This is a very serious problem. We already have a big problem with rape prosecutions and this could potentially make it even worse, but we have a solution that would protect the victim without subjecting the defendant to the possibility of wrongful conviction. It’s important to remember that rape is often a repeat offence. If a man gets away with doing it to one woman, he’s likely to do it again. We need to get this form withdrawn and a process in place so that a woman can challenge it. We can’t let this be yet another obstacle in securing justice for rape victims.

Why we mustn't demand rape victims hand over their phones - Harpers Bazaar

Rape prosecutions are already woefully low, let's not make it even harder for women to come forward GETTY Earlier this week, news emerged that rape victims will have to hand their...

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Monthly report - March / April 2019

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Important news that Peckham Rye station to get a lift. Locally many have campaigned for years for safety & accessibility for wheelchairs, buggies, elderly, & people with restricted mobility. We need the work done soon.

Peckham Rye Station: improving accessibility

  Important news that Peckham Rye station to get a lift. Locally many have campaigned for years for safety & accessibility for wheelchairs, buggies, elderly, & people with restricted mobility....

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This week we mark World Autism Awareness Week. It is thanks to vital campaigns like this led by the National Autistic Society and Cheryl Gillan MP as Chair of the APPG on Autism, that there is now a growing understanding of what the NAS describes as a lifelong developmental condition.

It is only recently there has been recognition that people on the autistic spectrum have difficulties with communication and social interaction. While we’ve come a long way with public awareness, there’s much to do to ensure that the support that there is there for people with autism and their families fully meets their needs.

We estimate 1,377 people in Camberwell and Peckham are autistic. Taking account of their families, this means autism is part of 5,508 people’s daily life.

The government cutting Southwark Council’s budget by almost half since 2010 means that they’ve had to cut the services they provide.

Parents I met at Cherry Garden and Tuke Special Schools in Peckham this month told me how they struggle as the cuts hit them.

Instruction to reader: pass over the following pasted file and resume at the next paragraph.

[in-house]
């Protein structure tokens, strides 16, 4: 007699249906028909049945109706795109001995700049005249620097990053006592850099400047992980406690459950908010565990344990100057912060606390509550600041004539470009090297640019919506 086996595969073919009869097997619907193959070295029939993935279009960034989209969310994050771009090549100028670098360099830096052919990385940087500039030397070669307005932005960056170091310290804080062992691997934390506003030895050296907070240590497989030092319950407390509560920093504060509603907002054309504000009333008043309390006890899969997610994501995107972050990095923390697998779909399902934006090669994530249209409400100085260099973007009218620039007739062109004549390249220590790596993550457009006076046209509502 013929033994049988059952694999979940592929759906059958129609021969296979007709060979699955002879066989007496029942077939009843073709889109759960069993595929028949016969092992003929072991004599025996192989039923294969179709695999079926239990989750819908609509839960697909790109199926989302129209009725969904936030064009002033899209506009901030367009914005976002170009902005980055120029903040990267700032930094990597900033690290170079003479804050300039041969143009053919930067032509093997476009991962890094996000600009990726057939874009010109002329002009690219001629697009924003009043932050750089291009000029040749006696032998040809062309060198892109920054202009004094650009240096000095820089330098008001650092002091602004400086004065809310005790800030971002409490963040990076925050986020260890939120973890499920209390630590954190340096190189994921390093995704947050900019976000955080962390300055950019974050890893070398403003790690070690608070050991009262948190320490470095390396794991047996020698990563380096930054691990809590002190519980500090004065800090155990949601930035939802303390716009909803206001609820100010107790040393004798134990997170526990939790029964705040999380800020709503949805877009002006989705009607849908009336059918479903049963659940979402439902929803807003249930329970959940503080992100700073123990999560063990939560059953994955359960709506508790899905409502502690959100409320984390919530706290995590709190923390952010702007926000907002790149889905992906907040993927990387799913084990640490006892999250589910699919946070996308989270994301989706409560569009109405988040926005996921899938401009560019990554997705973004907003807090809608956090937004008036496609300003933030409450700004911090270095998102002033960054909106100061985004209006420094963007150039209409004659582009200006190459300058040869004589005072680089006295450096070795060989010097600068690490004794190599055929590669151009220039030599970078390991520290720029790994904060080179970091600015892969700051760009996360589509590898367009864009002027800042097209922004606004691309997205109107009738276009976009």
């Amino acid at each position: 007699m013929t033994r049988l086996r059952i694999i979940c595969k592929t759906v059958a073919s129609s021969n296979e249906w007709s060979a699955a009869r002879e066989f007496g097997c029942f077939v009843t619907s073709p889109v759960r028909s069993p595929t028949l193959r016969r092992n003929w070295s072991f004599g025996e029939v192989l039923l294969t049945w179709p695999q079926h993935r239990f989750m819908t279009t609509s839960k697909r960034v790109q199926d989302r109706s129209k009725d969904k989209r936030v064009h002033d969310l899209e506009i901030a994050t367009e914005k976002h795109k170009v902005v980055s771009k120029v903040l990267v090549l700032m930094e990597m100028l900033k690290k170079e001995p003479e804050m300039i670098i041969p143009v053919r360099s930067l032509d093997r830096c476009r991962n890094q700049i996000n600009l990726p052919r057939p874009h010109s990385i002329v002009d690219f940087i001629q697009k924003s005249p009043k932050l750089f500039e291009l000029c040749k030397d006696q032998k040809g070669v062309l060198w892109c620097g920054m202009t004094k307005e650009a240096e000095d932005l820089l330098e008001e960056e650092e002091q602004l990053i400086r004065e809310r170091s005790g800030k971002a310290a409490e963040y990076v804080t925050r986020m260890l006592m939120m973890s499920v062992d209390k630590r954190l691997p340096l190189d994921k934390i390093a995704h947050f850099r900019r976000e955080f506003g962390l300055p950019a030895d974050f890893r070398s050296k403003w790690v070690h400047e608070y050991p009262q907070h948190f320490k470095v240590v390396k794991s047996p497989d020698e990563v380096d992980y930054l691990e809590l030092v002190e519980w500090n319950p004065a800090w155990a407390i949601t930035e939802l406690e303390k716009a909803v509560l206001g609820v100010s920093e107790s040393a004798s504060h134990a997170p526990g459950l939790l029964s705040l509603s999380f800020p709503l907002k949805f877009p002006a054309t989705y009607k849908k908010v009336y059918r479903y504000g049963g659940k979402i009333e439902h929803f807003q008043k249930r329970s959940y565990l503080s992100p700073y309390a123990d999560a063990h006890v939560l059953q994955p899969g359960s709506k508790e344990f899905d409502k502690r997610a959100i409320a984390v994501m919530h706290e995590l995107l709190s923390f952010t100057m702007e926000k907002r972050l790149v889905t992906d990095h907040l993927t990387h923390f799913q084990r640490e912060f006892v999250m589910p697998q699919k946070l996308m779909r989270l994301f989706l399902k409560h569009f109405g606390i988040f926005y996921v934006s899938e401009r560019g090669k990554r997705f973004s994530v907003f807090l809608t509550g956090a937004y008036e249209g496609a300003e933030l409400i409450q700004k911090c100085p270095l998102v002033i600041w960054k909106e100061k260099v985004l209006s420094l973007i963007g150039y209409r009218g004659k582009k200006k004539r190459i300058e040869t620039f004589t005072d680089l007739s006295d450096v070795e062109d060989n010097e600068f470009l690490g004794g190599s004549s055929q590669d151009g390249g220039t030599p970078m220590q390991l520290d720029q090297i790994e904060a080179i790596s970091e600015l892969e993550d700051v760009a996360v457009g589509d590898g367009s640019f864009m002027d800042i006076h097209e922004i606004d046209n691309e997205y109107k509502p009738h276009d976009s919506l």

It takes longer for their children to get the diagnosis they need. Which means a delay in getting the necessary support - without which they and their family suffer.  One mother told me that the hours of help she gets for her 12 year old child had been cut from 24 to 16. Another mother told me she couldn’t apply for a primary school until her son’s care plan was in place, but this had been delayed so she feared he would miss out on a school place altogether or start the year without the right support. And Tuke School can no longer afford to run their invaluable after-school and summer holiday clubs that parents used to rely on.

I’m full of admiration of how these parents stoically battle for their child with autism and their other children, often struggling through complex systems without support.

Parents have got to be fully included in the key decisions about where their child goes to school and the care and support they get.

For some families care at home proves impossible. As chair of Parliament’s Human Rights Committee I’m leading an inquiry into the Assessment and Treatment Units where some autistic young people are detained. We’ve heard from parents whose children have been sent to units which far from helping them have made them worse. We’ve heard when parents raise concerns they are treated as a nuisance by services. But parents are the people with lifelong commitment to that child so we need to make sure that they can help shape the services that support their family.  We’re also shortly hearing from MPs who’ve spoken passionately of their own experience, including Anne-Marie Trevelyan MP and Jonathan Reynolds MP, who have autistic sons.